• "You could make a commercial with a famous person wearing a helmet and kids could use them as role modes."
  • "Put baseball, football and race driver numbers and names on helmets.
  • "Show pros wearing helmets and being cool."
  • "Put extra padding inside of it to make it more comfortable."
  • "Put little compartments on the helmets"
  • "Make helmets for girls with ponytails."
  • "You could have a bike-a-thon to encourage kids to wear helmets."
  • "If you wear one, you get a free pizza.
  • "Tell them it's the law and if they don't they will have to eat spinach."
  • "Have kids who wouldn't wear helmets and got in serious collisions go and talk to other kids who won't wear helmets."
  • "Tell them to watch the hazards on the news of kids who don't wear a helmet."
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What You Can Do To Help Save Lives

  • Always wear your bike helmet - and make sure your brothers and sisters do, too.
  • Make a deal with your best friend to always wear your helmets when you ride together.
  • Talk to your parents or teachers to help organize projects with your school, safety patrol, Scout troop, religious organization, or other group that will encourage kids to wear bike helmets.
  • Ask local businesses to sell bikes only with bike helmets or set up bike-helmet giveaway or discount-coupon programs.

Ten tips for safe bike riding:

  1. Always wear a bike helmet.
  2. Stop and check traffic before riding into a street.
  3. Don't ride at night.
  4. Obey traffic signs and signals.
  5. Ride on the right-hand side of the street.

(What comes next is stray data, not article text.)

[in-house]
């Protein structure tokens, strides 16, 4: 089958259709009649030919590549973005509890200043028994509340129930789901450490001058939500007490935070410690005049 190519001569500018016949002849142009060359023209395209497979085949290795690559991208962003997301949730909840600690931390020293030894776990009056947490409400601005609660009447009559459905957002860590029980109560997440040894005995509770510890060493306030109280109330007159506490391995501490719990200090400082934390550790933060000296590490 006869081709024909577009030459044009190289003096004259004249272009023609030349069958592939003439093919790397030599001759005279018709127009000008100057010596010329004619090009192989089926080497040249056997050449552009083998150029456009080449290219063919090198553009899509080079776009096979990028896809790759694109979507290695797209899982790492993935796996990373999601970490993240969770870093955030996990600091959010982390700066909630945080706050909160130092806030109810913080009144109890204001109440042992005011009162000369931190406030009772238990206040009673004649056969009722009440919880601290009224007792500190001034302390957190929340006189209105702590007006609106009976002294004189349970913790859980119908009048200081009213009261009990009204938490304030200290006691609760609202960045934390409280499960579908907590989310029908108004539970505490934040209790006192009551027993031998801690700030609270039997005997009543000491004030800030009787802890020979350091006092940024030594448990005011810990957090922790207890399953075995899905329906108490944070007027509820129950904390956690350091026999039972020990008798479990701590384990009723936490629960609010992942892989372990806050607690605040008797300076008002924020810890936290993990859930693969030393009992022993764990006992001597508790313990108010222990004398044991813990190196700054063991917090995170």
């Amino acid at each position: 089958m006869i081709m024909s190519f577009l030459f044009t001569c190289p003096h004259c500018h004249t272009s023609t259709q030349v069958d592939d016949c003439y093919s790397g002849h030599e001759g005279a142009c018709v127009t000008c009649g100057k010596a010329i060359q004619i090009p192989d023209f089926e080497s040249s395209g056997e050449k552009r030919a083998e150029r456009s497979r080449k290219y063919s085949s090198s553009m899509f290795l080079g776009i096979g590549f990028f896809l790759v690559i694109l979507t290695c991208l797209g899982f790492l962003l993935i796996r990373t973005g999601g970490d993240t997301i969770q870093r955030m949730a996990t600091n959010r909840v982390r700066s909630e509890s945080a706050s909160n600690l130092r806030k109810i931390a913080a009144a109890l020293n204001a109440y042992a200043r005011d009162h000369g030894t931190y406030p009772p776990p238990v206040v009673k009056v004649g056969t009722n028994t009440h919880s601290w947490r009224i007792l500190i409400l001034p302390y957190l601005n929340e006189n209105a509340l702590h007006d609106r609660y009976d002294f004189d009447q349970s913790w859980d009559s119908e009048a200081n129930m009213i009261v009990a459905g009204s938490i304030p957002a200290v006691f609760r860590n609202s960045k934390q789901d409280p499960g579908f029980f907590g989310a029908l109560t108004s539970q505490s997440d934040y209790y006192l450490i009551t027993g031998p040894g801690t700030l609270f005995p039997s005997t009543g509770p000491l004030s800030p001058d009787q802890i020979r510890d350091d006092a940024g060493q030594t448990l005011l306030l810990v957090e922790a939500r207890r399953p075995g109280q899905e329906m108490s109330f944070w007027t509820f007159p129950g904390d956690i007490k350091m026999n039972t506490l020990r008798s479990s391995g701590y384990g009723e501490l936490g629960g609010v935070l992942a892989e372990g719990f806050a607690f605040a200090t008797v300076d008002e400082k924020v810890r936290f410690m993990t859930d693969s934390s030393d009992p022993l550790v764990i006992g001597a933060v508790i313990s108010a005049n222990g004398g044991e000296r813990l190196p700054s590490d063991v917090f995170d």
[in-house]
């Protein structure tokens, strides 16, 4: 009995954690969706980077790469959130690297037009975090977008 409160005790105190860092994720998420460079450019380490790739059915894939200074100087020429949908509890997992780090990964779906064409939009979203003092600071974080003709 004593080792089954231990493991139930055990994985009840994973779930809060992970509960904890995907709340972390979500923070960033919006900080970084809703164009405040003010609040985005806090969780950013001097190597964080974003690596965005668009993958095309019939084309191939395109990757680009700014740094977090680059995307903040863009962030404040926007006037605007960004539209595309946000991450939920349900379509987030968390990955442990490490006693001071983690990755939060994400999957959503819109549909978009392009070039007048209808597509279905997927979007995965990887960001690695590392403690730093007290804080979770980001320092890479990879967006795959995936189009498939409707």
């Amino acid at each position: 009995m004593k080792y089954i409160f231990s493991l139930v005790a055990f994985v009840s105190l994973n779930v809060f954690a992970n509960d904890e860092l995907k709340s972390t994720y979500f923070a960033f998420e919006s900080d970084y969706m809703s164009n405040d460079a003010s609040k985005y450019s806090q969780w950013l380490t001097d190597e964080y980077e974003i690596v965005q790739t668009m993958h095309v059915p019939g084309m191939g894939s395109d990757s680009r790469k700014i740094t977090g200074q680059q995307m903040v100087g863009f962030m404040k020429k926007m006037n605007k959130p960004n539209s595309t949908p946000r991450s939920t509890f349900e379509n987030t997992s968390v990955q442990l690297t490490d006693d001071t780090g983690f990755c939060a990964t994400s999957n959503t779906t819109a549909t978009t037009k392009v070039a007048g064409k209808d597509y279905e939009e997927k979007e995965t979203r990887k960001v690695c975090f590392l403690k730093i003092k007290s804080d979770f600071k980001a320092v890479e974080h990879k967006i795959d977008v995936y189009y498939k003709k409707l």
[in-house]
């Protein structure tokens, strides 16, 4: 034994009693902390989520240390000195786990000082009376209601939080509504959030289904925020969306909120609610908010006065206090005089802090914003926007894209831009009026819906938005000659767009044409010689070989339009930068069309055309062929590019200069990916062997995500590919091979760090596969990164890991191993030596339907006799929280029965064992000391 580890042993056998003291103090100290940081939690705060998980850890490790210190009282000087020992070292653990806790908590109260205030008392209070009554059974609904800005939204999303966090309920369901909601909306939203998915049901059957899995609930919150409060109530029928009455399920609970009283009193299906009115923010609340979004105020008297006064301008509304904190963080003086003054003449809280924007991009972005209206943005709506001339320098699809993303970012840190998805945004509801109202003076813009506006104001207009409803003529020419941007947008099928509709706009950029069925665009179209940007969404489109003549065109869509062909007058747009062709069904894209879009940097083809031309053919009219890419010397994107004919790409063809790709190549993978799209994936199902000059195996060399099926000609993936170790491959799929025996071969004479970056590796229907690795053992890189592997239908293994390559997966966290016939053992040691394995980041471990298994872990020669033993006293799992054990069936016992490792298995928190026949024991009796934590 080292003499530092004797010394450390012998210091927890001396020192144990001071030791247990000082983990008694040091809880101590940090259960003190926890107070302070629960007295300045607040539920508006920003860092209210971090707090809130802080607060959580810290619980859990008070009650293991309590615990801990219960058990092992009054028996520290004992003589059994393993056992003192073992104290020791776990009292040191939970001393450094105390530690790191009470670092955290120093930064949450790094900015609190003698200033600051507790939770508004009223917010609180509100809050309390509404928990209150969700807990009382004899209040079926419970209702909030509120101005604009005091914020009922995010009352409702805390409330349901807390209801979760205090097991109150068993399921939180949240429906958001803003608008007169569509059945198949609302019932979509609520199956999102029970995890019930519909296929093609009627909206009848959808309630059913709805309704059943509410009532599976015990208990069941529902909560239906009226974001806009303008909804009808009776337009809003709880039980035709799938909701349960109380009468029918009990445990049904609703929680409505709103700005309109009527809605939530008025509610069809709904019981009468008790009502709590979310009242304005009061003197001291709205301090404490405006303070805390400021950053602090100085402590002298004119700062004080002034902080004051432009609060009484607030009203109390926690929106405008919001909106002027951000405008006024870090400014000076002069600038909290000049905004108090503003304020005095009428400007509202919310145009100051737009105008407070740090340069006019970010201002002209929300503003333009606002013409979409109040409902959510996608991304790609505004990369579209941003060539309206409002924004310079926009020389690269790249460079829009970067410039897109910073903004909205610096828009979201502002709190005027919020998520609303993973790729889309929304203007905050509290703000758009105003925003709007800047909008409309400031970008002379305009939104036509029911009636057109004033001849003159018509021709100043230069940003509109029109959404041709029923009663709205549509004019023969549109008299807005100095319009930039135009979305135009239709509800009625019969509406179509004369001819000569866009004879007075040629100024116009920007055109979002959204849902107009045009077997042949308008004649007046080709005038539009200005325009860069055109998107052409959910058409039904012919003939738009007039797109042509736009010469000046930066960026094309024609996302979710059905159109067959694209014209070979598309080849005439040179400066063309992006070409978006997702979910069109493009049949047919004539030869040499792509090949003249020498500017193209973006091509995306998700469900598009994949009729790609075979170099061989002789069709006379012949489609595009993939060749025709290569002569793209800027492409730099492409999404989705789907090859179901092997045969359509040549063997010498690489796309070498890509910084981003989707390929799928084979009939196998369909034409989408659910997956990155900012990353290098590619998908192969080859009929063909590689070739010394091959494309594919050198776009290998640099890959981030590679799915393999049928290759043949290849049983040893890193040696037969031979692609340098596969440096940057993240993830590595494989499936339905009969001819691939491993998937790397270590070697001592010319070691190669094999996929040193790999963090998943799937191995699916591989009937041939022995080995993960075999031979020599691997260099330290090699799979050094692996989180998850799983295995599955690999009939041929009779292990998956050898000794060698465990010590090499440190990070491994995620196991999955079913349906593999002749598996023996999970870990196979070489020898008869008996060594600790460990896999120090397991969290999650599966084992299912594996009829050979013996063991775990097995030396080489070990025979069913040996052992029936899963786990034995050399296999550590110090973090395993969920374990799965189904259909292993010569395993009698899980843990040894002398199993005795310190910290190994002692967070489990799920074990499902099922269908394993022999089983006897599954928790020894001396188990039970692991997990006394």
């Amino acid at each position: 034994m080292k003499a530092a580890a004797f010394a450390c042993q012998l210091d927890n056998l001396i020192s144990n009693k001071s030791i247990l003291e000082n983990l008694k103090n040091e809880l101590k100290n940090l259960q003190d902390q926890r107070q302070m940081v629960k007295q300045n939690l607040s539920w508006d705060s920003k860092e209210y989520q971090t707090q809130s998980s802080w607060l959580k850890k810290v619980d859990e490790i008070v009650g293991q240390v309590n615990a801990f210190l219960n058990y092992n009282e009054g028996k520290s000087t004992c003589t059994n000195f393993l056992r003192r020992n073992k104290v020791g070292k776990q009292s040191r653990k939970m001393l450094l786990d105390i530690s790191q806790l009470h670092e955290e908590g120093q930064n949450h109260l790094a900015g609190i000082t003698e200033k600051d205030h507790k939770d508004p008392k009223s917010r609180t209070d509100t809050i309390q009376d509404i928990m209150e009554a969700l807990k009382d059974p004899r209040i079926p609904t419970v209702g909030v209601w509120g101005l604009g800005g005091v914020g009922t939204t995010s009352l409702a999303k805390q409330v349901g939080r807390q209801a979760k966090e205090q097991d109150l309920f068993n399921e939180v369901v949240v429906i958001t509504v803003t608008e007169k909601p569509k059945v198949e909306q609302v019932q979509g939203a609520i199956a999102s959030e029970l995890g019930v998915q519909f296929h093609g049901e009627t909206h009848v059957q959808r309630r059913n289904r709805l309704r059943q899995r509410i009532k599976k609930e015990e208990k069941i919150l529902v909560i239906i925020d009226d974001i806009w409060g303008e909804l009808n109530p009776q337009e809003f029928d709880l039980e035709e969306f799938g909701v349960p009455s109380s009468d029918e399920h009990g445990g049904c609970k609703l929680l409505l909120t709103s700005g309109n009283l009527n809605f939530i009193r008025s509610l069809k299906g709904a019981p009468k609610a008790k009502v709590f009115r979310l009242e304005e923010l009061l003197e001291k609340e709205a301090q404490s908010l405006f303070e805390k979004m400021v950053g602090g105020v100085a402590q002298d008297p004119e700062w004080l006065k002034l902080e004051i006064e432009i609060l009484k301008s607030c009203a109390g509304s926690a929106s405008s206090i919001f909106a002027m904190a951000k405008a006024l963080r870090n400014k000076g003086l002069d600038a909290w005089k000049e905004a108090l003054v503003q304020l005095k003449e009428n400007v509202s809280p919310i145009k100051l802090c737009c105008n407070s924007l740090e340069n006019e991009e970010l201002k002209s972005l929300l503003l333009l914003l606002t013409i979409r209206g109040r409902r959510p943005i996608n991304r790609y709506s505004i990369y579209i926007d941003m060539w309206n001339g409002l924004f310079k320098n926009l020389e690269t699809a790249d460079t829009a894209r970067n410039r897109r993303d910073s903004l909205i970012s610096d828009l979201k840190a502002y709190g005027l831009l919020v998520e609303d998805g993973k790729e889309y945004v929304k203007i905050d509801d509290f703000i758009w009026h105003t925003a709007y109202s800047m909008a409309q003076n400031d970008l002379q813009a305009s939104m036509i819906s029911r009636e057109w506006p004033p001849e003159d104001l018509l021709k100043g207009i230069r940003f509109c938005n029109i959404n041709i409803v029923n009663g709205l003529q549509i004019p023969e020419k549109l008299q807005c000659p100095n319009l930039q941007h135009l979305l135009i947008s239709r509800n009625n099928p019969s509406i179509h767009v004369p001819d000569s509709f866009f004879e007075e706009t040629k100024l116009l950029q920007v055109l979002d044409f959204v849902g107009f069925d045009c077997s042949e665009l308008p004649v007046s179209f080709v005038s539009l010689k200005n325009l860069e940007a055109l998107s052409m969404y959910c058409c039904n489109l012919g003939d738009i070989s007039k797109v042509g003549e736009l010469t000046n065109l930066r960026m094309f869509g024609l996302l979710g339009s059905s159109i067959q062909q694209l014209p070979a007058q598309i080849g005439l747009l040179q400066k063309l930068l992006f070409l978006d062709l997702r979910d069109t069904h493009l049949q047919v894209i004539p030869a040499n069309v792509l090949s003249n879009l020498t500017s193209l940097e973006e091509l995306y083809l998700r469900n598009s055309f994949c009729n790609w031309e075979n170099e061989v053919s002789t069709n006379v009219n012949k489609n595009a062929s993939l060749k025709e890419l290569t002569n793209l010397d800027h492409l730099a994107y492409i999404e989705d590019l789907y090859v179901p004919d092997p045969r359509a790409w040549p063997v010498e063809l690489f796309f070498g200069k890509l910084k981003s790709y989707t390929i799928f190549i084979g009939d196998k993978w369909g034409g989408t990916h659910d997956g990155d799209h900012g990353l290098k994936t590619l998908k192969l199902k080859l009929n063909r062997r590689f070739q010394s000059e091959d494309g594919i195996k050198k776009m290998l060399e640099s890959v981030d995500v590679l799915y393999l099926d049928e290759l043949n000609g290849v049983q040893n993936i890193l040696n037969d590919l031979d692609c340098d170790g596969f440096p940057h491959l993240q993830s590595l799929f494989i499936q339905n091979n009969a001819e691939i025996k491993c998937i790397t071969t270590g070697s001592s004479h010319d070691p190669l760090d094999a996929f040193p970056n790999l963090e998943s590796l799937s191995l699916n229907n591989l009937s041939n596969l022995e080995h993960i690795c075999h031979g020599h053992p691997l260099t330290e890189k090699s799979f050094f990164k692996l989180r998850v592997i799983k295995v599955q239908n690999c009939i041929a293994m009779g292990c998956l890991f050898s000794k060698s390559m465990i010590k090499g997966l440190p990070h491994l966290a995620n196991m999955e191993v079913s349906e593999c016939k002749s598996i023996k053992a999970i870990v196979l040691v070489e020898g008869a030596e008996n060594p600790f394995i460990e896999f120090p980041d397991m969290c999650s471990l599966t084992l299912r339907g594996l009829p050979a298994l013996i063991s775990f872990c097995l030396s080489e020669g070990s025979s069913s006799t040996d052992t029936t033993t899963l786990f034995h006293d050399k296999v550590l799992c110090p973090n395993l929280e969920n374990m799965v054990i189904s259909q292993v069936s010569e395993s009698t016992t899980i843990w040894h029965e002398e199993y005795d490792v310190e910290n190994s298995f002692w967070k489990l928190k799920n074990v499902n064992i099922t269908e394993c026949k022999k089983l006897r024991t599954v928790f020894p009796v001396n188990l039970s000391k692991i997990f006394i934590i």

6. Check your brakes before riding.
  7. Give cars and pedestrians the right-of-way.
  8. Wear light or bright-colored clothing so that motorists can see you.
  9. Be extra careful turning left - motorists don't expect it.
  10. Avoid broken pavement, loose gravel and leaves - which can cause you to lose control of your bike.
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Special Thanks

  • To all the kids who completed the bike helmet surveys at Oakhurst Elementary School in Largo, FL; St Anne's in Seattle, WA; Fillmore Elementary School in Oklahoma City, OK; Holy Trinity in Ligonier, PA; Monessen Elementary Center in Monessen, PA; Smith Elementary School in Akron, OH; North Elementary School in Lancaster, OH; Holy Name School in Omaha, NE; Collet Part Elementary School in Albuquerque, NM; and Signal Hill Elementary School in Huntington, NY.

  • To the following AAA Clubs: Akron Auto Club, Fairfield County Auto Club, Auto Club of New York, Auto Club South, AAA Washington, AAA Nebraska, AAA New Mexico, AAA Oklahoma, and AAA West Penn/West Virginia.

For more information:

Contact your AAA Club Traffic Safety Office for information and availability of additional bicycle and other traffic safety materials.

Call the U.S. Consumer Product Safety Commission's toll-free hotline at 1-800--638-CPSC for information about bicycles and other consumer products.


American Automobile Association in Cooperation with the U.S. Consumer Product Safety Commission Washington DC 20207